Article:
African countries must improve the ways in which they collect, organize and transmit health information to their citizens, a United Nations official said today at a regional meeting in Luanda, Angola.
In his report presented to the UN World Health Organization's (WHO) 62nd session of its Regional Committee for Africa, WHO Regional Director for the continent, Luis Sambo, also highlighted the challenges facing countries to produce good quality and timely information to their cities.
Among these are efforts and initiatives that seek to acquire health information, which are fragmented across sectors, levels, projects, disciplines and specialties. Other challenges include poor generation of evidence to implement policies and a lack of collaboration among stakeholders to analyze and share data and evidence.
To address these challenges, Dr. Sambo recommended that each country establish an online platform to archive and monitor national information on health. A clear road map and timeline should be established for this process, he added, while assuring African countries that WHO is ready to provide detailed advice and technical support on this process.
The creation of each online platform, called a National Health Observatory (NHO), should involve and coordinate all health stakeholders in each country, the WHO official said, including public health policymakers, experts, and international partners.
In addition, countries that have already established NHOs should ensure that these are meeting the specific needs of their countries and are used to share and use important information that will lead to better health for Africans.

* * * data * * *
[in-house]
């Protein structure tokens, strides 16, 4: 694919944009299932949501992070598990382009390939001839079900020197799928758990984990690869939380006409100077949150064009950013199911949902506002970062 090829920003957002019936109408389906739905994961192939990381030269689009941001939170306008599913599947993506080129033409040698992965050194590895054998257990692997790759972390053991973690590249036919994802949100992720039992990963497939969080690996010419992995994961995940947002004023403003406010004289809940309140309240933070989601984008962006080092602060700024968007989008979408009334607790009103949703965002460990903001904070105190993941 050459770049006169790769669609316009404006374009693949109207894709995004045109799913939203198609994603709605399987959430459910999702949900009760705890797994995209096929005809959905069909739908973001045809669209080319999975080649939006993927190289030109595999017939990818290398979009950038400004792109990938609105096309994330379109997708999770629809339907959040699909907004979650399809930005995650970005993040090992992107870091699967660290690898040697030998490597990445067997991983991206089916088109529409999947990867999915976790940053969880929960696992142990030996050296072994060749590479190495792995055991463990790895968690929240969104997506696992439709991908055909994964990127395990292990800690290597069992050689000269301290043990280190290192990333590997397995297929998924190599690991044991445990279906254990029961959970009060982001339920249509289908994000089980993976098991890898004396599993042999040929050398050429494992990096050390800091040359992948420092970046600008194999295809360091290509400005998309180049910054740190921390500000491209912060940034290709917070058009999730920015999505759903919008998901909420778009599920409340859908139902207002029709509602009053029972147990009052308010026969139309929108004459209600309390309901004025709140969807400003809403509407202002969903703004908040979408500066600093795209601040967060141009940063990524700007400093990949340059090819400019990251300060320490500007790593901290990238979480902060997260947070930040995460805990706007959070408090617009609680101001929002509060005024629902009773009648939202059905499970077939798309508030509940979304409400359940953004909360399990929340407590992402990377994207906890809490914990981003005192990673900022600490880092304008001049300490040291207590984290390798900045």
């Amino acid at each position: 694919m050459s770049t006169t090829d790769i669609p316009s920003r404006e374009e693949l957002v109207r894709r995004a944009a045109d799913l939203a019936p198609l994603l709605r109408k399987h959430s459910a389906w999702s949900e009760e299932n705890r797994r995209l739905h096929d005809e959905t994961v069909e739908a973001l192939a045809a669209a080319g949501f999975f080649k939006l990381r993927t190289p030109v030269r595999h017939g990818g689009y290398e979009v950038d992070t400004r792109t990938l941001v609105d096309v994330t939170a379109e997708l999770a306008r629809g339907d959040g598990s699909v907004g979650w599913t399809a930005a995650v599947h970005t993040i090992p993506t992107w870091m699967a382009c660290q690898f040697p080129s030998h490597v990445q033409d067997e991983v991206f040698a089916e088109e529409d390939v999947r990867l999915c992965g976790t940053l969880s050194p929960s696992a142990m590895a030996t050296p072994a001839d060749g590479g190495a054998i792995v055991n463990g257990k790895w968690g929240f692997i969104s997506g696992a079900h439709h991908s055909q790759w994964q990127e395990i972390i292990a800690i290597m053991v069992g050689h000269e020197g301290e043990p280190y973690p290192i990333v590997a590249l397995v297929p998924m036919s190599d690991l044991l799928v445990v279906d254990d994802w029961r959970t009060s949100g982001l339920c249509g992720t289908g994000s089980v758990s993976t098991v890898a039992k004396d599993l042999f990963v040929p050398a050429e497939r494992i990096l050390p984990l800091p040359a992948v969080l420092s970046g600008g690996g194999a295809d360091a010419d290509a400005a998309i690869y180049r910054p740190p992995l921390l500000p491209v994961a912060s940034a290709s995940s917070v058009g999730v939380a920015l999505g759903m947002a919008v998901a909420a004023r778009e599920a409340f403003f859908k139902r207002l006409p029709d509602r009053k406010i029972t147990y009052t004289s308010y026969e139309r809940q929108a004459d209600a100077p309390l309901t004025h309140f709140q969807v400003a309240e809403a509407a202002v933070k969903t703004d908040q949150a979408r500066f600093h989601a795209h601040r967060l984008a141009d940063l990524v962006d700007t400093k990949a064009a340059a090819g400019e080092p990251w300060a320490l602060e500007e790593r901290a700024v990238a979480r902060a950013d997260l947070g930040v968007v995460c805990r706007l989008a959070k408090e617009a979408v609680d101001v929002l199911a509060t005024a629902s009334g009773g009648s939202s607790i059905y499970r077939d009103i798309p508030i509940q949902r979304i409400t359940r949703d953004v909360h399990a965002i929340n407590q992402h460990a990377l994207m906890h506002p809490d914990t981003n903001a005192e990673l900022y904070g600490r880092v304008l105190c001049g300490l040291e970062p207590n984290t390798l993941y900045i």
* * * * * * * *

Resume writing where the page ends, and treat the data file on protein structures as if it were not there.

During his presentation, Dr. Sambo also underscored that African countries should draw from resources from global health initiatives (GHIs), which target specific diseases, to strengthen their health systems.
"The dramatic increase in the number of GHIs means that countries need to improve how they work with different stakeholders in the health sector," WHO stated in a news release on Dr. Sambo's report. Pooling resources from different sources would lead to good quality, integrated health services.
Sharing information among countries is also vital to prevent the spread of diseases, Dr. Sambo said, noting that although countries are making efforts to detect and control the international spread of infectious diseases, more needs to be done to effectively respond to them.
In particular, Dr. Sambo underlined the importance of countries implementing their plans under the International Health Regulations (IHR), which were agreed to by all African countries in 2007. While 43 out of the 46 Member States of the WHO African Region have conducted capacity assessment in line with IHR requirements, none has fully implemented their national IHR plans.
IHR aim to quickly identify an outbreak or any other public health threat, including chemical and radiological hazards that could have an international impact, so that a fast and effective response can be organized.
To implement the IHR plan, Dr. Sambo recommended countries carry out needs assessments to map unmet needs, mobilize and allocate adequate human and financial resources, strengthen surveillance systems and health laboratory capacities, and empower IHR focal points with the skills and resources that will ensure timely verification and notification of public health events to governments and WHO.
He also advised that, as a first step, countries should request a two-year extension to enable full implementation of IHR core capacities by 2014.
The WHO Regional Committee for Africa is the Organization's governing body in the continent. There are currently 46 Member States in the region, and the Committee's main functions entail formulating regional policies and programmes, and supervising the activities of the regional office.